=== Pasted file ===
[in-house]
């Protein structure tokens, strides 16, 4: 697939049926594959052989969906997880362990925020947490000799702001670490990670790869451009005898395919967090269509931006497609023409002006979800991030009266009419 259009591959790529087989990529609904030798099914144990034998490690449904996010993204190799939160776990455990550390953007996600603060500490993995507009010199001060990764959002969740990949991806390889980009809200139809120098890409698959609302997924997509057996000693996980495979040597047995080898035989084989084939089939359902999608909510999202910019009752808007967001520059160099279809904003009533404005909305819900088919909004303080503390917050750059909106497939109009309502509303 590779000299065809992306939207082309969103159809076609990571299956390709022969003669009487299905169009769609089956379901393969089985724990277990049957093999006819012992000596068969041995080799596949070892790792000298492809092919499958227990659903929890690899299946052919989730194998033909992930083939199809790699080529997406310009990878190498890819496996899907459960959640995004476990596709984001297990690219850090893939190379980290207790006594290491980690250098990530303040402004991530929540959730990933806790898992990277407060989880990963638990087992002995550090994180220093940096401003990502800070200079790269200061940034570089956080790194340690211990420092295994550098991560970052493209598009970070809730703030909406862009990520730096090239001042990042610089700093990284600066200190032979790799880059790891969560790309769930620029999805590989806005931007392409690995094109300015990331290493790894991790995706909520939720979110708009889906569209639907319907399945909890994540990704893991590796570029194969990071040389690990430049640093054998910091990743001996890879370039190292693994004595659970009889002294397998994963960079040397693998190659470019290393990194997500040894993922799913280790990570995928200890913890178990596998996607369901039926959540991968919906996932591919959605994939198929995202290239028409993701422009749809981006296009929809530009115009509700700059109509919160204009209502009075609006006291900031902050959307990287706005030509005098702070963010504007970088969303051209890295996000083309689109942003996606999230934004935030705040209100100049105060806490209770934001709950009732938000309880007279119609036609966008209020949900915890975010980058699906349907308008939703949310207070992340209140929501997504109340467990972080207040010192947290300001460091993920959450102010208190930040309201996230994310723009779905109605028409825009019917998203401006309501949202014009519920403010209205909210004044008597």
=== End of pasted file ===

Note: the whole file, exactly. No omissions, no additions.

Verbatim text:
[in-house]
């Protein structure tokens, strides 16, 4: 697939049926594959052989969906997880362990925020947490000799702001670490990670790869451009005898395919967090269509931006497609023409002006979800991030009266009419 259009591959790529087989990529609904030798099914144990034998490690449904996010993204190799939160776990455990550390953007996600603060500490993995507009010199001060990764959002969740990949991806390889980009809200139809120098890409698959609302997924997509057996000693996980495979040597047995080898035989084989084939089939359902999608909510999202910019009752808007967001520059160099279809904003009533404005909305819900088919909004303080503390917050750059909106497939109009309502509303 590779000299065809992306939207082309969103159809076609990571299956390709022969003669009487299905169009769609089956379901393969089985724990277990049957093999006819012992000596068969041995080799596949070892790792000298492809092919499958227990659903929890690899299946052919989730194998033909992930083939199809790699080529997406310009990878190498890819496996899907459960959640995004476990596709984001297990690219850090893939190379980290207790006594290491980690250098990530303040402004991530929540959730990933806790898992990277407060989880990963638990087992002995550090994180220093940096401003990502800070200079790269200061940034570089956080790194340690211990420092295994550098991560970052493209598009970070809730703030909406862009990520730096090239001042990042610089700093990284600066200190032979790799880059790891969560790309769930620029999805590989806005931007392409690995094109300015990331290493790894991790995706909520939720979110708009889906569209639907319907399945909890994540990704893991590796570029194969990071040389690990430049640093054998910091990743001996890879370039190292693994004595659970009889002294397998994963960079040397693998190659470019290393990194997500040894993922799913280790990570995928200890913890178990596998996607369901039926959540991968919906996932591919959605994939198929995202290239028409993701422009749809981006296009929809530009115009509700700059109509919160204009209502009075609006006291900031902050959307990287706005030509005098702070963010504007970088969303051209890295996000083309689109942003996606999230934004935030705040209100100049105060806490209770934001709950009732938000309880007279119609036609966008209020949900915890975010980058699906349907308008939703949310207070992340209140929501997504109340467990972080207040010192947290300001460091993920959450102010208190930040309201996230994310723009779905109605028409825009019917998203401006309501949202014009519920403010209205909210004044008597």